I really love being with them and the only regret I have is that our entire families can’t be together on things like this. But times will come and I know we’ll take advantage when we can get together the entire family and enjoy one another.

More tomorrow on Russia pizza, manholes and missions. But for now I need to catch up on some of that sleep I’ve been missing. I’ve gotten 4 hours of sleep in the last 50+ hours.

I’ve been in Russia a few days now and have had the cultural experience I thought I would have but in different ways than how I thought I would have them.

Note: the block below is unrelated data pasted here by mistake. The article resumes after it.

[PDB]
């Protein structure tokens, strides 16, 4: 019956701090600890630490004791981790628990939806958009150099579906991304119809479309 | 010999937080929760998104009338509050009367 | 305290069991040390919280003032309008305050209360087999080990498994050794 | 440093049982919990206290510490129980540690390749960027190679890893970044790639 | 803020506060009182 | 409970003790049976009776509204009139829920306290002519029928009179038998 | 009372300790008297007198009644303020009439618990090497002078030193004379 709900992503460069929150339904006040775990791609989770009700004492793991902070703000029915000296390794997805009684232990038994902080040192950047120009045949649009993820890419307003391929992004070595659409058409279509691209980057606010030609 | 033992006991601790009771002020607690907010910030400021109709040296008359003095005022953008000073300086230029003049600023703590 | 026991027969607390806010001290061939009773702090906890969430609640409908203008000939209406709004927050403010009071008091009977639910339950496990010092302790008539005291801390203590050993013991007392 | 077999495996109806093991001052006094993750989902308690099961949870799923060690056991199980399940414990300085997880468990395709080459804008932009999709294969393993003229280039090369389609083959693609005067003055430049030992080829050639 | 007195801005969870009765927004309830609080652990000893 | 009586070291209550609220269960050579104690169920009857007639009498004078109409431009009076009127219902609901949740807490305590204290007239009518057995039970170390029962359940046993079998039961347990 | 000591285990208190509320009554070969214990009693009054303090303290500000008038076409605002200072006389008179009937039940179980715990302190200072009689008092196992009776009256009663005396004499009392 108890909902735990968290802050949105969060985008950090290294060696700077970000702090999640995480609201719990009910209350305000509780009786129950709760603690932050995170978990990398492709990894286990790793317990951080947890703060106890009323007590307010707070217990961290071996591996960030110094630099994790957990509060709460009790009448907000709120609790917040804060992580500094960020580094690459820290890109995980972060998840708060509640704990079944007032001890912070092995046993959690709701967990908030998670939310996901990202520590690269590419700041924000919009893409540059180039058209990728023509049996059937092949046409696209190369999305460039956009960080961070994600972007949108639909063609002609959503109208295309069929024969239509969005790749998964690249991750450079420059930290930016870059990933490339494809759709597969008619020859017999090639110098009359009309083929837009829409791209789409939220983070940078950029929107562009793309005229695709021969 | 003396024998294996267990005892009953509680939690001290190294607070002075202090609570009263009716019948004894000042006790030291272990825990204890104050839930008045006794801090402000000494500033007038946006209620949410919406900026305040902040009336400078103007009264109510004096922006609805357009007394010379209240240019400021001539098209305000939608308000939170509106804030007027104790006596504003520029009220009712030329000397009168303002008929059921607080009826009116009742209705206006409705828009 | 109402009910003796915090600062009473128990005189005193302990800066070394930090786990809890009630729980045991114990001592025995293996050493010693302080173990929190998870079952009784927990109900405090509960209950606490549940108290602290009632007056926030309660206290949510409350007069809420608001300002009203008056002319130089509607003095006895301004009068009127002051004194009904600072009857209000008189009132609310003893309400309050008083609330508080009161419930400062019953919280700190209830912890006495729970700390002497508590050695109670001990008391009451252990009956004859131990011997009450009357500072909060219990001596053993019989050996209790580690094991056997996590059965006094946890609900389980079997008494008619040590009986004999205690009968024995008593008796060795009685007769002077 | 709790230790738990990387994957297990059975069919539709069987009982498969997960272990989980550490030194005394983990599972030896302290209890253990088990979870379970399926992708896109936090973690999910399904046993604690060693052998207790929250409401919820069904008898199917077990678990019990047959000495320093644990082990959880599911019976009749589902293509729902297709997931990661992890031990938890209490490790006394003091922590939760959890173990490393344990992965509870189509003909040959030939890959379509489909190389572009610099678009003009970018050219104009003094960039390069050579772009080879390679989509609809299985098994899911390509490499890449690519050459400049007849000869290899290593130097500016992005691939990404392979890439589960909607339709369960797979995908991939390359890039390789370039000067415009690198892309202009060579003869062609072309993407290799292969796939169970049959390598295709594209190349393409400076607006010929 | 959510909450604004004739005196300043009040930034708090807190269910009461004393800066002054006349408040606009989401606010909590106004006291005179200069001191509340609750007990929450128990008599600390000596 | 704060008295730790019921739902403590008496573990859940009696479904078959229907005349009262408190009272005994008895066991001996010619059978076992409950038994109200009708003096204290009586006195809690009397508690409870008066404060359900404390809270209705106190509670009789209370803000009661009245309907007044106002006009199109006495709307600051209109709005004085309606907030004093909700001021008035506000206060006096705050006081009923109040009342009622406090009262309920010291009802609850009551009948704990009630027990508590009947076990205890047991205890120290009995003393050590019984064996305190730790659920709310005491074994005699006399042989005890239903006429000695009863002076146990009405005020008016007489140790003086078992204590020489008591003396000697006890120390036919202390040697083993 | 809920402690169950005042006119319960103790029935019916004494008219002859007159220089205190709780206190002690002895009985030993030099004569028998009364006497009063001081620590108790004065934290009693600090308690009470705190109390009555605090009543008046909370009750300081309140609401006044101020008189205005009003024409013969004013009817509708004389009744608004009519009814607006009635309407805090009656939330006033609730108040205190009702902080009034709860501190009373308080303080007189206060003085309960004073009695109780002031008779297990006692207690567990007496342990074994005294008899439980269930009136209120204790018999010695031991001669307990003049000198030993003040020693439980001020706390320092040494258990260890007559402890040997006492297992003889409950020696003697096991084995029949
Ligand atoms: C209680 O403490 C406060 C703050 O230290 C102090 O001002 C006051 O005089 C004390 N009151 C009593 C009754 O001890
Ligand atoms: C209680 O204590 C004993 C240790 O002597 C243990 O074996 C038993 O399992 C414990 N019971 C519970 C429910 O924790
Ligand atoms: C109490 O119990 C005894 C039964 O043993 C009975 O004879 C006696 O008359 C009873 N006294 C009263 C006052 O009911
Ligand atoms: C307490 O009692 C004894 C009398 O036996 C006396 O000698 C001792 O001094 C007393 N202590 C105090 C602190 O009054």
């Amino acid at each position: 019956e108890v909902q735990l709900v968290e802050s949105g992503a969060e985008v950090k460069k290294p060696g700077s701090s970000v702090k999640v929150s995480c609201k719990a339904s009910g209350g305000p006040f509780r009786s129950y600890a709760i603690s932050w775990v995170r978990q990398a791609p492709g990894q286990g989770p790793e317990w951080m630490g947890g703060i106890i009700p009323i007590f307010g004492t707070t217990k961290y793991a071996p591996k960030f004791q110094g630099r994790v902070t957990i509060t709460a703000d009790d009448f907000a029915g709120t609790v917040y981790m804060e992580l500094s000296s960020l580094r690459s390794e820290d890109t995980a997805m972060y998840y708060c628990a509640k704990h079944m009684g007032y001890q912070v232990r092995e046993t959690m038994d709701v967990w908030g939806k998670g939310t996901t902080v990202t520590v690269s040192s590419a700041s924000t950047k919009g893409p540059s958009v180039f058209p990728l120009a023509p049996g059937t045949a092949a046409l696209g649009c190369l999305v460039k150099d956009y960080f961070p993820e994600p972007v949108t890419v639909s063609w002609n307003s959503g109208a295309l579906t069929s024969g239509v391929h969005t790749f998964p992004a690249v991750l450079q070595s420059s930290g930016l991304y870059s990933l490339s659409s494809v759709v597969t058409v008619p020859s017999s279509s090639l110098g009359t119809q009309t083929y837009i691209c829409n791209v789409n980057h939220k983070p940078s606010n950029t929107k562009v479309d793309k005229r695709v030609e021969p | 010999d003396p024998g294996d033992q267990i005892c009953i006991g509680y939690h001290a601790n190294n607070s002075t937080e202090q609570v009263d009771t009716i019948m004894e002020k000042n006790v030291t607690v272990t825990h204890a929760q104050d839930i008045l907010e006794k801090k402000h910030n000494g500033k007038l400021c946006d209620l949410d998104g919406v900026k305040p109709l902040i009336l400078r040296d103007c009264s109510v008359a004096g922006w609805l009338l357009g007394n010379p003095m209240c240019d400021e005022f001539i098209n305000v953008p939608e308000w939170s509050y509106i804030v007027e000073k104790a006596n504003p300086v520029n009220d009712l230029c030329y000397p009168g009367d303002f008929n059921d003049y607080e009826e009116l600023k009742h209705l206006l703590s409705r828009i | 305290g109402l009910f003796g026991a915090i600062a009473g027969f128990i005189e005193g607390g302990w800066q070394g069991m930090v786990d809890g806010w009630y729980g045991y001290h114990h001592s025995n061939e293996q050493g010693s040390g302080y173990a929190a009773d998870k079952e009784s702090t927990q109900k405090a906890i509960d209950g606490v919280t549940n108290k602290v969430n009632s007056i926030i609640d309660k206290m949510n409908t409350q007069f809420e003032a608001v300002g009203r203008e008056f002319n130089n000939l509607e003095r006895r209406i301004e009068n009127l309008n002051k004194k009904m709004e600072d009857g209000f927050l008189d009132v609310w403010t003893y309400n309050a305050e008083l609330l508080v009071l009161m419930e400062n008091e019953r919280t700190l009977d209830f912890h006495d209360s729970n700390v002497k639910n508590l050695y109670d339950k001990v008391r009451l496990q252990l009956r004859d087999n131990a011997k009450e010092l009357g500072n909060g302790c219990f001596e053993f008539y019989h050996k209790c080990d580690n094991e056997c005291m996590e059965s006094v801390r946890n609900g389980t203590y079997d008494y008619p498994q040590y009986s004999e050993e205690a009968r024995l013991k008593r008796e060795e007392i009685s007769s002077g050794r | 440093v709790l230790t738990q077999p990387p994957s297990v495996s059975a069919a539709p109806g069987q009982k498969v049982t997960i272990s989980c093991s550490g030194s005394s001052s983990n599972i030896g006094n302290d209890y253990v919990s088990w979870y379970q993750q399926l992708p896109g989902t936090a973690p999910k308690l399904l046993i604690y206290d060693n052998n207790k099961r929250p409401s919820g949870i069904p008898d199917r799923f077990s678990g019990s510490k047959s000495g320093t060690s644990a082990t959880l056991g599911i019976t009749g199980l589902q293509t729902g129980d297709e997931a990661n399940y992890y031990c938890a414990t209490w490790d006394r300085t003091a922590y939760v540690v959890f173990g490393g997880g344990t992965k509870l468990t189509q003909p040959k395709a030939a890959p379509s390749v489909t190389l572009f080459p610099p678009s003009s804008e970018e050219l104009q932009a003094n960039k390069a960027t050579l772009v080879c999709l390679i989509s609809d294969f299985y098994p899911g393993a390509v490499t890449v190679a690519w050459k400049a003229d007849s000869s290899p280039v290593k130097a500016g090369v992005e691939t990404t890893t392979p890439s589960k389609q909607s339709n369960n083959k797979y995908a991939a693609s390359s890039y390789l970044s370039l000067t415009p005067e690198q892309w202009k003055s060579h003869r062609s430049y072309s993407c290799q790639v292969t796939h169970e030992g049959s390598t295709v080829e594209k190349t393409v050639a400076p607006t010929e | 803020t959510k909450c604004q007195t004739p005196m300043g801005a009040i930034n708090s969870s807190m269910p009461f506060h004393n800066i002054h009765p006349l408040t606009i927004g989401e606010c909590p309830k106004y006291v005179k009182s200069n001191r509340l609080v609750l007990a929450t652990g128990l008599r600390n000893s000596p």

Russia is intriguing and yesterday in going to a Cafe, the main downtown street, riding the tram and going to the market I got to experience Krasnodar, Russia. The CafĂ© was nice, well decorated and played American music…The main downtown street, like much of the city, has the eastern European feel like Krakow and Prague but seems to lack the history and culture of both of those cities. This was communist Russia no more than 15 years ago and it shows. But like American there are cell phone stores but the primary difference is that nothing is in the same place. Like the markets of old (I assume) you have to buy everything here at a separate place. You don’t buy soap, toilet paper or tooth paste at the same place as you would buy your groceries and you don’t buy your groceries at the same place you’d buy your fresh produce or cheese. Even electronics have a separate store. All products at the toy store are behind the counter and the whole store has a counter running around it. Unlike other European cities, I’ve been to you really need to speak Russian here and at times its frustrating that I know NOTHING of the language but then at other times it’s kind of like being in a play and all the characters are going on about their business and then there’s you…